Menopause is thicker than water. When we talk and laugh about it we learn and relax. It’s a life transition not a disease.Strive Health
Scenario 1: You are in your weekly board meeting and you feel the heat creeping up on you. You stealthily look around to see if anyone else notices your discomfort. You check to see if the AC is on, it’s set at 22 degrees Celsius. You want to ask your colleagues if you can lower it to 20 but you decide against it because it’s already cold and you want to avoid the eyerolling you are sure to get. The meeting has just begun and you know it will look bad if you ask to be excused too soon. Your colleagues are mostly women and all of them are younger than you. No one understands what you are going through.
Scenario 2: Same day, same meeting, a few moments later. Your boss asks you something. You start responding and then midsentence you forget what you were about to say. Everyone is looking at you. You talk even more slowly willing yourself to remember what you were going to say but the synapses seem to have short-circuited, you quickly mumble something in the hopes of disguising your forgetfulness.
Scenario 3: You ask your boss to leave work, because you are moody and irritable for no reason and you don’t want to be around anyone, you just want to be in the comfort of your home enjoying your own company. Of course, you can’t say the latter, so you make some lame excuse of not feeling well.
All real-life scenarios. Has any of the above ever happened to you? Has any ever happened to me. No comment.
It’s awkward to share how you feel when there is no allowance for it. I think it’s easier to say that I’m having period cramps than it is to say I’m having a hot flash. I wonder why that is. As a biology student in secondary school, a lot of information was in our texts about mensuration and by comparison only a paragraph or two was devoted to menopause.
It is not considered a table topic at dinner. It is vaguely referred to and whispered about by your older female relatives and that translates to secrets. The thing is I’m not sure what there’s to hide, what’s there to whisper about, where’s the shame. We must talk about it more, especially in the workplace. Allowances must be made for women who are menopausal and more importantly these women should not be made to feel embarrassed about their symptoms or dismissed. An ill employee is not a productive employee. A woman who has severe menopausal symptoms cannot give of her best.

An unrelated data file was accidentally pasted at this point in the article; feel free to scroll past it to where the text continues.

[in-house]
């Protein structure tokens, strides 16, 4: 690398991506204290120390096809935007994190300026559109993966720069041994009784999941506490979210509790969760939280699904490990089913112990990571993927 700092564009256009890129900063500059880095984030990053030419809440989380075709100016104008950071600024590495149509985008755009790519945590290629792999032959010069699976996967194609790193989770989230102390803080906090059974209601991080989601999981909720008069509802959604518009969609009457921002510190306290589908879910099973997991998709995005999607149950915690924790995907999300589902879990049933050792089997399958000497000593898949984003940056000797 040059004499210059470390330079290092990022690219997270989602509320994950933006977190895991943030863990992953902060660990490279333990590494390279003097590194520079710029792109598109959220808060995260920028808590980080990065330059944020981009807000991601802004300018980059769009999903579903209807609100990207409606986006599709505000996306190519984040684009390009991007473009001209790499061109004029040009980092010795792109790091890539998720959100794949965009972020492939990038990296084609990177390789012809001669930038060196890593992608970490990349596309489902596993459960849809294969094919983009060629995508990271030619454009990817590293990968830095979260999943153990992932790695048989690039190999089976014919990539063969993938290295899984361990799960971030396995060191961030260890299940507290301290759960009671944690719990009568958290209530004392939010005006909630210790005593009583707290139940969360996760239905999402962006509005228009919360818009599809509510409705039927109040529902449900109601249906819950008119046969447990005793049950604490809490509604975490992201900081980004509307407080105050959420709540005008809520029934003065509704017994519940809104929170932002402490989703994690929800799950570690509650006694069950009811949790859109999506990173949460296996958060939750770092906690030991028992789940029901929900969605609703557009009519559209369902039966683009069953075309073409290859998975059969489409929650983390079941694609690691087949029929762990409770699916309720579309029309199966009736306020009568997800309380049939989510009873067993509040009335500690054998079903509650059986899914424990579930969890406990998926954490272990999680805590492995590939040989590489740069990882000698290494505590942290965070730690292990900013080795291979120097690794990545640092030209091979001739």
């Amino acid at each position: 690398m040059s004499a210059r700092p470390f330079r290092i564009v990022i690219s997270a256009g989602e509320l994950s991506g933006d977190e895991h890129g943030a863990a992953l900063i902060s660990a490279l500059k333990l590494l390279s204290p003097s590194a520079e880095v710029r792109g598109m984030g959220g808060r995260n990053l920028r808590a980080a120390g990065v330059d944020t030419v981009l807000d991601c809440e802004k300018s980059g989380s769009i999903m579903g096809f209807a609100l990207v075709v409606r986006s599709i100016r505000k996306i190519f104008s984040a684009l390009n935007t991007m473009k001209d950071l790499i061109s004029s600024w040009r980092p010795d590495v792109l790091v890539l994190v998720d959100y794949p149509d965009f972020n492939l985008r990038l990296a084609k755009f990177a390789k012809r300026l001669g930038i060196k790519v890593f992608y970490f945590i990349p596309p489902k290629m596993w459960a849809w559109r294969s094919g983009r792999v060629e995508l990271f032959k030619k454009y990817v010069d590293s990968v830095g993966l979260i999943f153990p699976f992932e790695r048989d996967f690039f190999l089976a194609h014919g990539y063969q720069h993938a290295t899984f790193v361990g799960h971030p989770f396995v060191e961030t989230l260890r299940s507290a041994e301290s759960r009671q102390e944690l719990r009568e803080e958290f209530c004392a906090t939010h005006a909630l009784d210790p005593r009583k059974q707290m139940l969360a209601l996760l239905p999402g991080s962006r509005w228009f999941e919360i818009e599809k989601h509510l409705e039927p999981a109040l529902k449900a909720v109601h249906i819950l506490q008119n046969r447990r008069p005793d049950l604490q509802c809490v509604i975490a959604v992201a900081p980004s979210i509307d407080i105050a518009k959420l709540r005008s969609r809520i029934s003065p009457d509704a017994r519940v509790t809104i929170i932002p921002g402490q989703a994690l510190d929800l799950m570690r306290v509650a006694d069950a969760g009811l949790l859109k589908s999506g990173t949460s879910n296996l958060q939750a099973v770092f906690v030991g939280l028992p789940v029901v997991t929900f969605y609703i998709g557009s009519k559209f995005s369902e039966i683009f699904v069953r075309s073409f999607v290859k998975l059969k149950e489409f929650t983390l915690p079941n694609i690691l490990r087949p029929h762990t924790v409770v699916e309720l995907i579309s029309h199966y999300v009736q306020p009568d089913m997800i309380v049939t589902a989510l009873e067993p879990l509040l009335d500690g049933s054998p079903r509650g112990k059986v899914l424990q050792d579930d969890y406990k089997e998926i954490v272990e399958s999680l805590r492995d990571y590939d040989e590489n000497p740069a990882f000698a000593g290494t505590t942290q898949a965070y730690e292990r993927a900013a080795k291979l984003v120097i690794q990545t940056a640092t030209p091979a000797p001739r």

Can you tell me, if in your region there are any sensitization campaigns afoot for employees to know and recognize menopausal symptoms? Are your male and female colleagues empathetic when you keep forgetting things or are they impatient? Are all mature, crochety female employees lumped under the mid-life umbrella? Are we easily brushed off with snide remarks such as, ‘hormonal,’ ‘cranky,’ ‘moody’ or if single, the ever famous ‘she needs a man’?
Sadly, we don’t get a free pass and we have to deal with it how best we can and we don’t even know where to begin because we have never felt this way before.
Some offices do not have proper ventilation or functioning air conditioning. What do you then? I think in the same way companies outfit their work environments with gyms and green spaces, they can invest in a misting room or if that’s too much, maybe some misting fans or portable fans. I’m sure they’re inexpensive.
In the meantime, whilst we wait to be taken seriously, if you’re going through perimenopause or menopause. You do what you must to make yourself comfortable. And for everyone else, you need only be kind. You need only be kind.
Tell me in the comments, what allowances are made on your job for women going through menopause or what you would like to see.